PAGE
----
The Phantom X2 Pro has a rather striking look, entirely by design. Its huge, centered camera island is quite memorable - and obviously on purpose. The X2 Pro even has color accents on its camera lenses.
This is as good a place as any to talk about handling and ergonomics. Tecno made sure to round off the edges of the phone nicely, making for a comfy grip. It also rounded off the camera modules' edges, creating something it calls 3.5D "lunar craters". If the goal was for the cameras to not get caught on things, then mission accomplished.
All of this said, however, the Phantom X2 Pro is not particularly comfortable to hold. The phone is too top-heavy, so you have to struggle to keep it inside your hand.
However, it has to be noted the width of the phone is quite minimal, in fact, it has the smallest body width of all 6.8-inch phones in our database, which is impressive in its own right. It gives allows your thumb to operate the screen a bit more easily.
Putting that aside, the overall look of the Phantom X2 Pro, as particular as it is, kind of grew on us after a while, so we don't want to be too harsh on Tecno's design department.
The Phantom X2 Pro feels solid and dense. There is little to no flex in its chassis, which we can appreciate. It is well put together overall. Reading through some press material, Tecno calls the X2 Pro's design "unibody double-curved". We can see how someone might arrive at such a description since both the display and the phone's backside are rather symmetrically curved into the middle frame. However, the construction here clearly employs three pieces - the front, the back and a middle frame.
The middle frame is made of metal, whereas the front of the phone is covered by Gorilla Glass Victus.
The back side of the Phantom X2 Pro is arguably the most intriguing bit. It's made from plastic, and Tecno claims it's all sourced from recycling. It's one of the most unusual textures we've seen on a smartphone this year - on par with only the Zenfone 9.
The Tecno Phantom X2 Pro can be had in two different colors - the subdued and more serious Stardust Grey or the extremely "out there" and boldly colorful Mars Orange that we have. Looking at some product photos, it seems like the Stardust Grey variant has a smoother back surface.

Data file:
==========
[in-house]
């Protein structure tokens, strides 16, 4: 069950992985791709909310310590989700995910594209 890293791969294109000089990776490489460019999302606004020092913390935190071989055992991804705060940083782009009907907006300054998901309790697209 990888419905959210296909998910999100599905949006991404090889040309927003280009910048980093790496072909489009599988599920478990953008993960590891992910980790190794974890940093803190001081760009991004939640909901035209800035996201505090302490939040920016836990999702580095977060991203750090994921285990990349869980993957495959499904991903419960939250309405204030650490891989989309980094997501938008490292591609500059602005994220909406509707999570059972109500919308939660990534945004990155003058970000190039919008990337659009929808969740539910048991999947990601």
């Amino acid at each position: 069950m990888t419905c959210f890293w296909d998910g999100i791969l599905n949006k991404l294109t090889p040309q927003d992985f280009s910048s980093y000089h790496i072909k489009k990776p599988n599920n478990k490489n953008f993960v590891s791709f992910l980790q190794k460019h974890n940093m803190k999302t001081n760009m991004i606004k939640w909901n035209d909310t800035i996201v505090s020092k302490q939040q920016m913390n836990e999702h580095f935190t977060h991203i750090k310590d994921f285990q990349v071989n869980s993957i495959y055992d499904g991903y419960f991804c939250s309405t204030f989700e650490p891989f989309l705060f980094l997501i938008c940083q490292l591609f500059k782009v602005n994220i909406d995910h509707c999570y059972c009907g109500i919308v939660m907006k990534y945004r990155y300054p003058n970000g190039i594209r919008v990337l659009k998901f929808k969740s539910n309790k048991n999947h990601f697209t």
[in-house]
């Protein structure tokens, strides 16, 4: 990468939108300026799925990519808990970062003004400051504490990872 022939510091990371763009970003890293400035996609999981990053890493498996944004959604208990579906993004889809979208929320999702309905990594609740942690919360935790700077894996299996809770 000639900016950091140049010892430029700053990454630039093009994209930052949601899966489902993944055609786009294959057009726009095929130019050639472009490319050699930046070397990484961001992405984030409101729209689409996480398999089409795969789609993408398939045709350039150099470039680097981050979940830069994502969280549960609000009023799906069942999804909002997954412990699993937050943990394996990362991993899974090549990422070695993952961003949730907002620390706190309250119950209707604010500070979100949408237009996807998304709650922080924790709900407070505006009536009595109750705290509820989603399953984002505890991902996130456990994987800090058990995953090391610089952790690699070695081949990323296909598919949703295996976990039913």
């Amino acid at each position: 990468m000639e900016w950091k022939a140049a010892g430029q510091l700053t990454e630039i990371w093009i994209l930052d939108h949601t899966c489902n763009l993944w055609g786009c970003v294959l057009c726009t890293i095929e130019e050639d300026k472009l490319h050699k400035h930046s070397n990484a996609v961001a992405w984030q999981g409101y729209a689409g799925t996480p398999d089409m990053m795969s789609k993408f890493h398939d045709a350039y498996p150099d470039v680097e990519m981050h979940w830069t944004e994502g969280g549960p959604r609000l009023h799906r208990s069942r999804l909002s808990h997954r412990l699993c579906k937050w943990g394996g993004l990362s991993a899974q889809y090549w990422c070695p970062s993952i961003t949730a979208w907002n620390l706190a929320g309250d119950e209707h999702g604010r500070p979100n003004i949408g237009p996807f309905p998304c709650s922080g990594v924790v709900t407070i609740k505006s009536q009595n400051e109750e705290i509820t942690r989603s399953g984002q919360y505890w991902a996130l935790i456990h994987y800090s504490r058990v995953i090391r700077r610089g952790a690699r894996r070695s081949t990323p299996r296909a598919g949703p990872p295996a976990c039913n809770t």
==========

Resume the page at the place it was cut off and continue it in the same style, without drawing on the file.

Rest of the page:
The Phantom X2 Pro has a pretty standard control scheme and layout. The volume rocker and power button are on the phone's right-hand side. Both are well-positioned in terms of height and, despite their rather slim profile, are easy enough to operate. Also nice and "clicky" with good tactile feedback.
We also appreciate the fact that both buttons are color-matched with the back of the device. So, on our unit, they get a nice orange accent.
The left side of the phone is entirely empty and uninterrupted.
The same is mostly true for the phone's top side, which only houses the secondary noise-canceling microphone.
The bottom of the Phantom X2 Pro is a lot busier. This is where the bottom-firing speaker is, along with the main microphone. The dual Nano-SIM card tray is also located here, and so is the USB Type-C jack. There is nothing particularly fancy about the latter. It is just wired for USB 2.0 data transfer speeds of up to 480 Mbps. There is no video output via alt mode or anything of the sort.
The Phantom X2 Pro has an under-display fingerprint reader. It is very snappy and accurate. We have no complaints regarding it.
For wireless connectivity, the Phantom X2 Pro has dual-band Wi-Fi, Bluetooth 5.3 and SA/NSA sub6 5G on both SIM slots. There is FM radio on board, as well as NFC.
In terms of sensors, the Phantom X2 Pro has an lsm6dso accelerometer and gyroscope combo, an stk33562 light and proximity combo sensor, an mmc5603 compass, and a magnetometer combo. Not a bad loadout, and we are happy to report that the hardware proximity sensor works as intended.